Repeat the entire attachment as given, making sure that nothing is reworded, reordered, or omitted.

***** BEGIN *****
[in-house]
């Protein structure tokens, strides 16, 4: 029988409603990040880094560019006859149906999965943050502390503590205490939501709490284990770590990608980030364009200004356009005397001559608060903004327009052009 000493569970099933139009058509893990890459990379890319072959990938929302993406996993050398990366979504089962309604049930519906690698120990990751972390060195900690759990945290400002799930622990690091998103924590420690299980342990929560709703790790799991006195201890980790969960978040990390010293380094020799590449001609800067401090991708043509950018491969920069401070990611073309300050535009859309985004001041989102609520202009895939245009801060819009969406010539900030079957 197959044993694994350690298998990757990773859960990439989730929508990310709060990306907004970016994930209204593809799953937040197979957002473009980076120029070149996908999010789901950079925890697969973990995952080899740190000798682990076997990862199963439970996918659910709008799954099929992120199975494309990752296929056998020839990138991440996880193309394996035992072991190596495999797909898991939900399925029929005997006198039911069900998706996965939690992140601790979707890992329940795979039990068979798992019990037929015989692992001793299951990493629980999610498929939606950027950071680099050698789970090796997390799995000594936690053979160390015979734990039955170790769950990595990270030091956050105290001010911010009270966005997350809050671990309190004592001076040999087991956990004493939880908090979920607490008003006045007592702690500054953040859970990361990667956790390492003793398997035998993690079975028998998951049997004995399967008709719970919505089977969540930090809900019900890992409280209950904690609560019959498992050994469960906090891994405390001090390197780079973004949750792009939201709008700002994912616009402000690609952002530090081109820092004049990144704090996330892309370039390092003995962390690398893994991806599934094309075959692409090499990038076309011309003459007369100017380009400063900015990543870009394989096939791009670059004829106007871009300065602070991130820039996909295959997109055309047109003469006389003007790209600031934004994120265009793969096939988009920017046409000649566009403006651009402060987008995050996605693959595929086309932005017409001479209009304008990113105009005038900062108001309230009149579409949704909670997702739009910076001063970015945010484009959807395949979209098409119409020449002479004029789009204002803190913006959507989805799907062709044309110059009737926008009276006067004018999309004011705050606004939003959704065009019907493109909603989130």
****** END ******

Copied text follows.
[in-house]
């Protein structure tokens, strides 16, 4: 029988409603990040880094560019006859149906999965943050502390503590205490939501709490284990770590990608980030364009200004356009005397001559608060903004327009052009 000493569970099933139009058509893990890459990379890319072959990938929302993406996993050398990366979504089962309604049930519906690698120990990751972390060195900690759990945290400002799930622990690091998103924590420690299980342990929560709703790790799991006195201890980790969960978040990390010293380094020799590449001609800067401090991708043509950018491969920069401070990611073309300050535009859309985004001041989102609520202009895939245009801060819009969406010539900030079957 197959044993694994350690298998990757990773859960990439989730929508990310709060990306907004970016994930209204593809799953937040197979957002473009980076120029070149996908999010789901950079925890697969973990995952080899740190000798682990076997990862199963439970996918659910709008799954099929992120199975494309990752296929056998020839990138991440996880193309394996035992072991190596495999797909898991939900399925029929005997006198039911069900998706996965939690992140601790979707890992329940795979039990068979798992019990037929015989692992001793299951990493629980999610498929939606950027950071680099050698789970090796997390799995000594936690053979160390015979734990039955170790769950990595990270030091956050105290001010911010009270966005997350809050671990309190004592001076040999087991956990004493939880908090979920607490008003006045007592702690500054953040859970990361990667956790390492003793398997035998993690079975028998998951049997004995399967008709719970919505089977969540930090809900019900890992409280209950904690609560019959498992050994469960906090891994405390001090390197780079973004949750792009939201709008700002994912616009402000690609952002530090081109820092004049990144704090996330892309370039390092003995962390690398893994991806599934094309075959692409090499990038076309011309003459007369100017380009400063900015990543870009394989096939791009670059004829106007871009300065602070991130820039996909295959997109055309047109003469006389003007790209600031934004994120265009793969096939988009920017046409000649566009403006651009402060987008995050996605693959595929086309932005017409001479209009304008990113105009005038900062108001309230009149579409949704909670997702739009910076001063970015945010484009959807395949979209098409119409020449002479004029789009204002803190913006959507989805799907062709044309110059009737926008009276006067004018999309004011705050606004939003959704065009019907493109909603989130």